starring Clive Owen, Keira Knightley, Ioan Gruffudd, Stephen Dillane, Stellan Skarsgard, Ray Winstone, Hugh Dancy and Til Schweiger
written by David Franzoni
directed by Antoine Fuqua
Did you ever hear of these actors? I’ve never heard of them before. Maybe that contributes to how bad this movie was, and I didn’t like it much. It’s a lot of silliness about the King Arthur legend prefaced by a pretty blatant falsehood: recent “archaeological evidence” leads scholars to think not only that Rex Arturus might once really have existed, but that a line on the true identity of the Knights of the Round Table is suspected. Yeah, and if you believe that then I’ve got a bridge in New York to sell you. But it sounds sincere as a preface, possibly fooling some people into thinking that watching a movie is just as good as studying in the first place.
Do you know the names of the Knights of the Round Table? Sir Lancelot is the most memorable. But Gawain, Galahad and Bors also feature in this story. The director tries to make a historical drama out of the Arthur legend, like Gladiator, Troy, and to recreate the fascinating massed human army battle scenes of those films and movies like The Lord of the Rings trilogy. But it doesn’t work. Arthur’s identity as a Roman Christian following the Peleagian heresy, is not developed. And, it is extraordinarily odd that the ideas of Pelagius (a 4th century British monk who denied the doctrine of Original Sin and claimed that Mankind had freedom of will) should even be mentioned in the story, since Pelagianism is so far beyond the knowledge of today’s public. I think the writer stupidly turned Pelagius’s ideas of Man’s ability to freely take his own steps towards Salvation (without a special dispensation of Grace) into a modern democratic ideological slogan, “You are all free!” That’s not what Pelagius was on about at all, but even the scriptwriter probably didn’t understand that.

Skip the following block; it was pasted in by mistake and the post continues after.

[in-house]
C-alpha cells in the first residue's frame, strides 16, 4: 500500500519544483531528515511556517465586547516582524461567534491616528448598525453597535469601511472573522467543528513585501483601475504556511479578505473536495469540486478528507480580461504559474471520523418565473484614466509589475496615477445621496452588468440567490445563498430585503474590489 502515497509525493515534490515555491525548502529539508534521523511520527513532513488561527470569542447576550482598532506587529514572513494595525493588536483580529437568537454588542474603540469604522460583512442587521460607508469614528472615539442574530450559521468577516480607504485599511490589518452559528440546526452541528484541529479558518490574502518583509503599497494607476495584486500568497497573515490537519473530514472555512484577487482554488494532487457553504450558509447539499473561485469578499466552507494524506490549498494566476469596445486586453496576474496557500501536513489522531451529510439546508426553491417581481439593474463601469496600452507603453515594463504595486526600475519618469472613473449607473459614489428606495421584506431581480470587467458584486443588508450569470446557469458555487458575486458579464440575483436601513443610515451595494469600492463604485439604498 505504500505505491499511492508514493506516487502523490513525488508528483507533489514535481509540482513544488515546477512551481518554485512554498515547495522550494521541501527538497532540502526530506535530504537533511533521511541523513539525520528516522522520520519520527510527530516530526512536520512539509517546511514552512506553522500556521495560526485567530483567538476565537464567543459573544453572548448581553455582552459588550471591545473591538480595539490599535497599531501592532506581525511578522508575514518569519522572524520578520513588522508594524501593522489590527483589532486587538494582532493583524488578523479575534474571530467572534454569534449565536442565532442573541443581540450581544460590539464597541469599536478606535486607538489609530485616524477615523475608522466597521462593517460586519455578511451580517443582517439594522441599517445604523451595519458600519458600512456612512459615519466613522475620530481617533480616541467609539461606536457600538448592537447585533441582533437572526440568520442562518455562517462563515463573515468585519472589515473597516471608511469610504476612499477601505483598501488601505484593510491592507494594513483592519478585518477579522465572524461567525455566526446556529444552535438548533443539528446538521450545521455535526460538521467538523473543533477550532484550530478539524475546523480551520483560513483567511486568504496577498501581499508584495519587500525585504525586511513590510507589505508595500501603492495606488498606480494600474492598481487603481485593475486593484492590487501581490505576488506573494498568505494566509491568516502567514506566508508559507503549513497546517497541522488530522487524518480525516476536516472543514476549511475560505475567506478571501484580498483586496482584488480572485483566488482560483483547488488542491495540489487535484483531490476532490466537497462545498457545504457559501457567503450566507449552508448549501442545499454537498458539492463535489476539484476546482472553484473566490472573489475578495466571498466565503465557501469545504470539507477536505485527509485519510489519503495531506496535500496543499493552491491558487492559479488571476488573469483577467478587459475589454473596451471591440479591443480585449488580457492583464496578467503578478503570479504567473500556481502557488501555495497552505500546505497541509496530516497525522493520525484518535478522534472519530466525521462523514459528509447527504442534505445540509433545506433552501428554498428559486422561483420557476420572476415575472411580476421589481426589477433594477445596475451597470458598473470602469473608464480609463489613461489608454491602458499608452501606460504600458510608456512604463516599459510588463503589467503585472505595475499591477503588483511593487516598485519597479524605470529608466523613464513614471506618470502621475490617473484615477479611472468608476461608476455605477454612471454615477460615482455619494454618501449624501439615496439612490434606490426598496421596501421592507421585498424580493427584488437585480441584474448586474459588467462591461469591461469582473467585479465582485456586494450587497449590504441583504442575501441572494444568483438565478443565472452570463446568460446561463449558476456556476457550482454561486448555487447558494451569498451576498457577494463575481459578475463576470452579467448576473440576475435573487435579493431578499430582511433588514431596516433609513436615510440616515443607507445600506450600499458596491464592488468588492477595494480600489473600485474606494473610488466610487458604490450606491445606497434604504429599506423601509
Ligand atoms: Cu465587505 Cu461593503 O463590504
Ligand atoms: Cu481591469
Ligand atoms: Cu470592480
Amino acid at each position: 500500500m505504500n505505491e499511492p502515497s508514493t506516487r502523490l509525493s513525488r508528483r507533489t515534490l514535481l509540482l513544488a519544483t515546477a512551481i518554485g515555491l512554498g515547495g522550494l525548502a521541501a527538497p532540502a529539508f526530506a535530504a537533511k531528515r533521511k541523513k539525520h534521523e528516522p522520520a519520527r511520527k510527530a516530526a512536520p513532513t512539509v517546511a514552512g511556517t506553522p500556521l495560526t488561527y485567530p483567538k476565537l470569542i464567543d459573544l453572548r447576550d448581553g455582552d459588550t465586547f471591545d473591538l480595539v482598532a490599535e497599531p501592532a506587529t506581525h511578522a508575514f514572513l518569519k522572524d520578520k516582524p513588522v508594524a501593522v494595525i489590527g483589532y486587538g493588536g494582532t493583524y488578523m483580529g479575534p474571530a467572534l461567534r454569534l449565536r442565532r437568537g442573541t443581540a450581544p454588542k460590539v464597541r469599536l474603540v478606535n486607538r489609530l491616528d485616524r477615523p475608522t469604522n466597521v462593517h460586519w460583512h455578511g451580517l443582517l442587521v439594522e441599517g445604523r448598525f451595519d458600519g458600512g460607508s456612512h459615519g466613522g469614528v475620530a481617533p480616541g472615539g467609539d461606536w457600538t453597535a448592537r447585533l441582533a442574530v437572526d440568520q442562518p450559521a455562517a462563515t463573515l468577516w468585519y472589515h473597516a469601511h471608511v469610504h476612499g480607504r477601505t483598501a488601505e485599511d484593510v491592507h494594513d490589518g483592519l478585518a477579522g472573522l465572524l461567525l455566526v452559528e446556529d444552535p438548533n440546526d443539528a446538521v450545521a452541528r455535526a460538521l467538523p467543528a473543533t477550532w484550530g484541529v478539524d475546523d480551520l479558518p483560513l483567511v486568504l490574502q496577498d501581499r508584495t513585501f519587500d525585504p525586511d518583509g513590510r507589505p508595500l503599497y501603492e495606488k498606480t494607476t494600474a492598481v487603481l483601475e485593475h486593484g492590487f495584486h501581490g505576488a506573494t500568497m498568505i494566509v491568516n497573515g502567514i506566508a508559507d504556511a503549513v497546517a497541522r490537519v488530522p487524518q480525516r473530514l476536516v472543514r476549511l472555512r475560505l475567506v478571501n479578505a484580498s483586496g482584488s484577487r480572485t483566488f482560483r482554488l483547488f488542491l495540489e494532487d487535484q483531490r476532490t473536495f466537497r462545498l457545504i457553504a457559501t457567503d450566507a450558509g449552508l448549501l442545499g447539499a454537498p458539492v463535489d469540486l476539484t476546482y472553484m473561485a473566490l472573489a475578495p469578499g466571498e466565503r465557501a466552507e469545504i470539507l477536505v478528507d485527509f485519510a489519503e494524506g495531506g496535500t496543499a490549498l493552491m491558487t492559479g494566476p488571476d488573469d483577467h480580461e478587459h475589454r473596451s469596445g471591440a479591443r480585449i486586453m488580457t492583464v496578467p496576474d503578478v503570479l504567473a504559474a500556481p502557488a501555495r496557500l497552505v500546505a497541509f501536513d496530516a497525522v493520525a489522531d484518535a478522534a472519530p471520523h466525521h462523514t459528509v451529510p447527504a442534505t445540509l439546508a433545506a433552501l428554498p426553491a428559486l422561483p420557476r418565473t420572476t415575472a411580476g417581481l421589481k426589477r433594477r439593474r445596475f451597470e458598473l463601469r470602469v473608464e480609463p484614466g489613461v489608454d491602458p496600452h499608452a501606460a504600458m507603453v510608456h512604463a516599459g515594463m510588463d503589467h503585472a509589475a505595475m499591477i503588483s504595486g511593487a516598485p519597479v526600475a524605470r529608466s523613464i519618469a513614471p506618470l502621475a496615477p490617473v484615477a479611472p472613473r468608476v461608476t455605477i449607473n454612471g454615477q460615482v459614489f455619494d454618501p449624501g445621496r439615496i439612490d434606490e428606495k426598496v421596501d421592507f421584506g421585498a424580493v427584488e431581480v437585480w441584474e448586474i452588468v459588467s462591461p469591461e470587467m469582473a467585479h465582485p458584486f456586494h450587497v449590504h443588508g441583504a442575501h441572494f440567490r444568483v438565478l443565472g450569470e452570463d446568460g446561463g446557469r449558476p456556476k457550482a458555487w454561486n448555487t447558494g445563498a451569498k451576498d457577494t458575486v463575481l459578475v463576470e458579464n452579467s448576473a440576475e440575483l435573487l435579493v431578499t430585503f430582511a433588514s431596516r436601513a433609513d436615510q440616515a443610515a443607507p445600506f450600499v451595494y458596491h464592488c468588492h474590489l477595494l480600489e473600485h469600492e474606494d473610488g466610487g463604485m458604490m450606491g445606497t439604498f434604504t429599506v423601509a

The triangle love story between Arthur, Guinevere and Lancelot is ignored. In fact, no story between Arthur and Guinevere is developed at all. The wizard, Merlin, is just a grumpy, grunting wood elf who emerges from the trees to marry Arthur and Guinevere. The character of Merlin is almost completely ignored in favor of the evil Saxons that Arthur turns against after the Roman legions withdraw. Too, bad, as well, because Merlin is the single most fascinating character in all of British folklore.